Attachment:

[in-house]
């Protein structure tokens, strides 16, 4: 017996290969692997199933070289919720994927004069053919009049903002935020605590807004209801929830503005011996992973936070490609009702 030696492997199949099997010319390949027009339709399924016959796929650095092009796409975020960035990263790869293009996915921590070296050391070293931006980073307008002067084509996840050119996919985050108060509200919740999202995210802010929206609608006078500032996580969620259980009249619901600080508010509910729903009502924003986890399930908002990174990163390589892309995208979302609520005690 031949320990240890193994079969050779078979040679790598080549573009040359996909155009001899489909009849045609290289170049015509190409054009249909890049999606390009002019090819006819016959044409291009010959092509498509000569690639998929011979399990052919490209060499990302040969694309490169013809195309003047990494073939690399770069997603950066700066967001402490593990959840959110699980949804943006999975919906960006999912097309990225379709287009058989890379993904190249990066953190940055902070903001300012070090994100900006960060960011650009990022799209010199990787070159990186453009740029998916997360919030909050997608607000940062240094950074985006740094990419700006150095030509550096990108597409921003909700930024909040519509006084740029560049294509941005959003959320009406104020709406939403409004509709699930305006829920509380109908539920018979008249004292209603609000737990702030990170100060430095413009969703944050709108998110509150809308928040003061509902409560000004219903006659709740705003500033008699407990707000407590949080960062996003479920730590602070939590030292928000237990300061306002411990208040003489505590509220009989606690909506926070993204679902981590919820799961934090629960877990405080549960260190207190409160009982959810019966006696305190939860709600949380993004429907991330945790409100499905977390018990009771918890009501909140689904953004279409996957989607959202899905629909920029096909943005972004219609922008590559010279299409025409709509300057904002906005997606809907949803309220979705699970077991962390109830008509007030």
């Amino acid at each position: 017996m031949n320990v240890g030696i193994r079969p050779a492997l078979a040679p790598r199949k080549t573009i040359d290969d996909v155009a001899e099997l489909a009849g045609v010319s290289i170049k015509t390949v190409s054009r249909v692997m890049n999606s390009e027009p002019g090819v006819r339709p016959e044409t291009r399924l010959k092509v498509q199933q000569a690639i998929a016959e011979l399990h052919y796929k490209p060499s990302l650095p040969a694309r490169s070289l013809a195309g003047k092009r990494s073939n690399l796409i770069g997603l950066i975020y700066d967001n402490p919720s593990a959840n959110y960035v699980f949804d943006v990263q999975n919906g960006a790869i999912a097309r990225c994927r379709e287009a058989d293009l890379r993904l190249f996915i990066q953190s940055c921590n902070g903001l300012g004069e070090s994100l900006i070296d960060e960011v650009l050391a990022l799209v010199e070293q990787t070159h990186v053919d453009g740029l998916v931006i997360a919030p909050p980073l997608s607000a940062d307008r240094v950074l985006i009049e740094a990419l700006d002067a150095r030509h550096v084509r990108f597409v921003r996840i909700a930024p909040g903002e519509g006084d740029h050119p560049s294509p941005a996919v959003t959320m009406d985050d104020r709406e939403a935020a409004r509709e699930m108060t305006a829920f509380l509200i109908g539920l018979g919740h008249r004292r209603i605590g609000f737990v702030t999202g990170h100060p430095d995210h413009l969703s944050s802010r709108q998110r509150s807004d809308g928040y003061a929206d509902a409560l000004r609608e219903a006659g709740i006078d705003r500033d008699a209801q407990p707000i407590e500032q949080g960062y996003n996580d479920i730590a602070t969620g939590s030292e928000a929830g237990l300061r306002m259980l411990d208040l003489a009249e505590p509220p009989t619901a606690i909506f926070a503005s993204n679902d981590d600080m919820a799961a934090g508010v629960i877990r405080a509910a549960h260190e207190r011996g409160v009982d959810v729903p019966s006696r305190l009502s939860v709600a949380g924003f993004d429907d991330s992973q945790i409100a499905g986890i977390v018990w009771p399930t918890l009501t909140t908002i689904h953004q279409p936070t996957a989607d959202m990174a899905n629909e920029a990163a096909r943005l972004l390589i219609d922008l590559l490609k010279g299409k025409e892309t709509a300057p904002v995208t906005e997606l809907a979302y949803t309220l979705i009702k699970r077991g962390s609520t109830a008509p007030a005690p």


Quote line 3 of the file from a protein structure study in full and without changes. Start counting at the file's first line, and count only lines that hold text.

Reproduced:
């Amino acid at each position: 017996m031949n320990v240890g030696i193994r079969p050779a492997l078979a040679p790598r199949k080549t573009i040359d290969d996909v155009a001899e099997l489909a009849g045609v010319s290289i170049k015509t390949v190409s054009r249909v692997m890049n999606s390009e027009p002019g090819v006819r339709p016959e044409t291009r399924l010959k092509v498509q199933q000569a690639i998929a016959e011979l399990h052919y796929k490209p060499s990302l650095p040969a694309r490169s070289l013809a195309g003047k092009r990494s073939n690399l796409i770069g997603l950066i975020y700066d967001n402490p919720s593990a959840n959110y960035v699980f949804d943006v990263q999975n919906g960006a790869i999912a097309r990225c994927r379709e287009a058989d293009l890379r993904l190249f996915i990066q953190s940055c921590n902070g903001l300012g004069e070090s994100l900006i070296d960060e960011v650009l050391a990022l799209v010199e070293q990787t070159h990186v053919d453009g740029l998916v931006i997360a919030p909050p980073l997608s607000a940062d307008r240094v950074l985006i009049e740094a990419l700006d002067a150095r030509h550096v084509r990108f597409v921003r996840i909700a930024p909040g903002e519509g006084d740029h050119p560049s294509p941005a996919v959003t959320m009406d985050d104020r709406e939403a935020a409004r509709e699930m108060t305006a829920f509380l509200i109908g539920l018979g919740h008249r004292r209603i605590g609000f737990v702030t999202g990170h100060p430095d995210h413009l969703s944050s802010r709108q998110r509150s807004d809308g928040y003061a929206d509902a409560l000004r609608e219903a006659g709740i006078d705003r500033d008699a209801q407990p707000i407590e500032q949080g960062y996003n996580d479920i730590a602070t969620g939590s030292e928000a929830g237990l300061r306002m259980l411990d208040l003489a009249e505590p509220p009989t619901a606690i909506f926070a503005s993204n679902d981590d600080m919820a799961a934090g508010v629960i877990r405080a509910a549960h260190e207190r011996g409160v009982d959810v729903p019966s006696r305190l009502s939860v709600a949380g924003f993004d429907d991330s992973q945790i409100a499905g986890i977390v018990w009771p399930t918890l009501t909140t908002i689904h953004q279409p936070t996957a989607d959202m990174a899905n629909e920029a990163a096909r943005l972004l390589i219609d922008l590559l490609k010279g299409k025409e892309t709509a300057p904002v995208t906005e997606l809907a979302y949803t309220l979705i009702k699970r077991g962390s609520t109830a008509p007030a005690p």